It seems that the man who brought us the telephone, Alexander Graham Bell, has also left us with a recording of his voice. The historic lost audio file was found 128 years later by several researches around the nation using a technique that was developed at the Lawrence Berkeley National Laboratory. The Berkeley method was based on particle physics equipment, and relies on taking high-resolution digital images of the surface of a physical audio recording medium, like Bell’s wax disc. It then runs an analysis to rebuild the areas of the recording that are damaged, resulting in the playback of the recording.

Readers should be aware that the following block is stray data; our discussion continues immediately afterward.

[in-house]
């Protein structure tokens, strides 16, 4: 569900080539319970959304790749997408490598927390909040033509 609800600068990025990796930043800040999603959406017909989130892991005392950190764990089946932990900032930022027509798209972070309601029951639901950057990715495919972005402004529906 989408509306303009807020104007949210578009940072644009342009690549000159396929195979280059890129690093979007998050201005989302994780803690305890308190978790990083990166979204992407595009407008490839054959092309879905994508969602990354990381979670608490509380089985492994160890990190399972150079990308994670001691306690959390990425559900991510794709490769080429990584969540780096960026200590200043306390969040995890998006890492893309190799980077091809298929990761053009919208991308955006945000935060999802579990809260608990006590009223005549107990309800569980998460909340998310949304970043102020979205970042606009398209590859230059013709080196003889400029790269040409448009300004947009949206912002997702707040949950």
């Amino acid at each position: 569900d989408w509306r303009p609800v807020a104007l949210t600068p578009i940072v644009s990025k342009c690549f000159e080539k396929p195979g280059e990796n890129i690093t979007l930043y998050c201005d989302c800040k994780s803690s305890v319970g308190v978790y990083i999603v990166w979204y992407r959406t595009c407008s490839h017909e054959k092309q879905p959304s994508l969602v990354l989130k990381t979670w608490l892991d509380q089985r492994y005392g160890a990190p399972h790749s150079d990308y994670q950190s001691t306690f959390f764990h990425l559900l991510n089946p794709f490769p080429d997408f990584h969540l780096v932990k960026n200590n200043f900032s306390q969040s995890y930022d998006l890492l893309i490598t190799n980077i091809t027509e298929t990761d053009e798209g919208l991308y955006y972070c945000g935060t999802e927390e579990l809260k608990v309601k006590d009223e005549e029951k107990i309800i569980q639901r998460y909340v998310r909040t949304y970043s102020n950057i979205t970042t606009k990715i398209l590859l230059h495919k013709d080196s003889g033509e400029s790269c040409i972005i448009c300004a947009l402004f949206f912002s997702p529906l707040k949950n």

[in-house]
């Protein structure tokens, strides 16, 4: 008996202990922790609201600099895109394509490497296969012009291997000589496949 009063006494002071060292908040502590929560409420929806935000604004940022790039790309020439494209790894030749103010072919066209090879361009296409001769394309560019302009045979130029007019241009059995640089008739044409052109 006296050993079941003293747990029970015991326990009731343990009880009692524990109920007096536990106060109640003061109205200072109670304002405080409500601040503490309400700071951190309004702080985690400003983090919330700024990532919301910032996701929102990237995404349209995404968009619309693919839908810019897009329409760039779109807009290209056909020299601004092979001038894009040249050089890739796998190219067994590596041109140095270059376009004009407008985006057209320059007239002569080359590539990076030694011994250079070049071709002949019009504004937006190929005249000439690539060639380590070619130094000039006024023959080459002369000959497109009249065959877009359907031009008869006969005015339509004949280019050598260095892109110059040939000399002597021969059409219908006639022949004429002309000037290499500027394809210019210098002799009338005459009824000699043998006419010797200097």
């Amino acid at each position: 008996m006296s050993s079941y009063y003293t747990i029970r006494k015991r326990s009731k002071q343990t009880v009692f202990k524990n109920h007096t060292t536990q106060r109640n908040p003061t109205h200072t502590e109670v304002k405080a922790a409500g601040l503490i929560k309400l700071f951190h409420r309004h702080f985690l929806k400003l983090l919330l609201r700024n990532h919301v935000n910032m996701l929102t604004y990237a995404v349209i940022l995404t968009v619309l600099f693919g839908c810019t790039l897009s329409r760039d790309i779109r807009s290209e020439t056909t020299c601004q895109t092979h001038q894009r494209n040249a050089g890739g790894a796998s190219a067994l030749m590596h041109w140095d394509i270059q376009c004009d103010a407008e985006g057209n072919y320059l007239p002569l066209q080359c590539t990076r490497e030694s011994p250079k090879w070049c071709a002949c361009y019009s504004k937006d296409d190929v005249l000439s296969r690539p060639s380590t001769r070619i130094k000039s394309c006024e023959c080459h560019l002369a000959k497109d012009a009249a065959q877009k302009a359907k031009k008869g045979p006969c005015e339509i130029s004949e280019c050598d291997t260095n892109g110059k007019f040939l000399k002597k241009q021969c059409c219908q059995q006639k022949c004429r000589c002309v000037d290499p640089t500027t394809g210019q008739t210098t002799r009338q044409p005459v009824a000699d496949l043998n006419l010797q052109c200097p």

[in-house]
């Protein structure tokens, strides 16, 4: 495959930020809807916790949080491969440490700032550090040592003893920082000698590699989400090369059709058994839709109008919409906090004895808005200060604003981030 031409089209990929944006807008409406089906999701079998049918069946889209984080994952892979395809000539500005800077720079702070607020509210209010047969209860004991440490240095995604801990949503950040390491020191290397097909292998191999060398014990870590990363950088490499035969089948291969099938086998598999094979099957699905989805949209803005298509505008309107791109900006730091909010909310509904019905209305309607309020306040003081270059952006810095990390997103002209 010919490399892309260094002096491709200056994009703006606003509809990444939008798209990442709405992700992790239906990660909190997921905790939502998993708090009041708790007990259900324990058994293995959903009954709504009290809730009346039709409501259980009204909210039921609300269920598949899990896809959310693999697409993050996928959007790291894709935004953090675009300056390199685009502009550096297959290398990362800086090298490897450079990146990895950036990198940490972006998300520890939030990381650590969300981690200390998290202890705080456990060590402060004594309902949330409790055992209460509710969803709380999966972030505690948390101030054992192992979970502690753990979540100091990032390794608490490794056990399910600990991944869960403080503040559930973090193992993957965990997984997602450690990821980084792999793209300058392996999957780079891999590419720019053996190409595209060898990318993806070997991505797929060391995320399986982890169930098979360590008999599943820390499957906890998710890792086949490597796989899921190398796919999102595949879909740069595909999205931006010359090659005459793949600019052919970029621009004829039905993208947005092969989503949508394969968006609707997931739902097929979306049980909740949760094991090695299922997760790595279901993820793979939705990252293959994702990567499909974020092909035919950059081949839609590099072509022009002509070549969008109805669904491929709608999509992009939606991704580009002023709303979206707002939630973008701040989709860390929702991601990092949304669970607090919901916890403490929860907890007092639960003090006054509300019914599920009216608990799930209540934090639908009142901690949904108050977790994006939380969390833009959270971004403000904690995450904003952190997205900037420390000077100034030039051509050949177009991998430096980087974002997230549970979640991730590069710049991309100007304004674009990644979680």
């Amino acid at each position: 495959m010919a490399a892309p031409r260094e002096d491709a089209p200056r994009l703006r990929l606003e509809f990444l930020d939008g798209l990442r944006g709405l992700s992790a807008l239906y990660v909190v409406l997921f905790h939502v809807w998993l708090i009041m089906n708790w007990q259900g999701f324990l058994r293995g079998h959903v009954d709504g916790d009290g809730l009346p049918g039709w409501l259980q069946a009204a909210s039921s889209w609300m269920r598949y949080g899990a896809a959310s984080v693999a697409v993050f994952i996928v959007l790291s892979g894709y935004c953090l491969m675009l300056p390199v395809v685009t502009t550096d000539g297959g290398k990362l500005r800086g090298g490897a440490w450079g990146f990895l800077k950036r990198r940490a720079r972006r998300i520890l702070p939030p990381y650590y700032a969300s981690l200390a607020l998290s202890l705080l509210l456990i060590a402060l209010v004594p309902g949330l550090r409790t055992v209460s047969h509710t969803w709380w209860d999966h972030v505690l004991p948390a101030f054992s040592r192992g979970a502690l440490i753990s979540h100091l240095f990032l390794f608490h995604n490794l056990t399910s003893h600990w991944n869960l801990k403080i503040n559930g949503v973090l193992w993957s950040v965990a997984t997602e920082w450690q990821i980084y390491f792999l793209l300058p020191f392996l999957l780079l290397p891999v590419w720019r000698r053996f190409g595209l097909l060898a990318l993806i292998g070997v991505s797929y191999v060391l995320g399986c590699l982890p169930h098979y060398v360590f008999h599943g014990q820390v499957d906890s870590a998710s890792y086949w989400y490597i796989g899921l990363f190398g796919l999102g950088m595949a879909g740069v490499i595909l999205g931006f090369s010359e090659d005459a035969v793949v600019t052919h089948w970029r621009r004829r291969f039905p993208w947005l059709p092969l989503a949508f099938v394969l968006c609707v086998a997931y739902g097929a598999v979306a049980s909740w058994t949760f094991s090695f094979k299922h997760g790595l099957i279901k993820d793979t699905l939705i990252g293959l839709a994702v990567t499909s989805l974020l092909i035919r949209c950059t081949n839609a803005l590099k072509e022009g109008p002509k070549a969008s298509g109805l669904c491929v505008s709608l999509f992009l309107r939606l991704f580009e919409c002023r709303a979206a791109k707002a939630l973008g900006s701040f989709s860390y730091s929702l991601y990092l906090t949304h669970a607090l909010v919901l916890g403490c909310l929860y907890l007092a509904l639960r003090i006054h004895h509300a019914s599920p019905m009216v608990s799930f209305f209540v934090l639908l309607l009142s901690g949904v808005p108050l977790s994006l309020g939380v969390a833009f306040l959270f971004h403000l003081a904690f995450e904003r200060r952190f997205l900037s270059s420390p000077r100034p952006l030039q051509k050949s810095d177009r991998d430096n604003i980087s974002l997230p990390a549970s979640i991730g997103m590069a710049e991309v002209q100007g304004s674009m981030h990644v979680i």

In the recoding, you can hear Bell saying, “In the witness whereof, hear my voice, Alexander Graham Bell.” The audio recording was actually made on an old experimental wad disk that bell donated to the Smithsonian Institution’s collection. However, it was considered “unplayable” due to its antiquated technology and the researchers weren’t sure that it would play back or if it was in good condition.
Kristie Bertucci is an L.A.-based writer, who can't live without her MacBook Pro. When she's not writing, she's either reading or shopping (online, of course) and loves lazy days so she can catch up on her DVR-recorded shows and movies. She's definitely a Mac girl, she loves music and is currently on a mission to to have an insane and enviable iTunes library.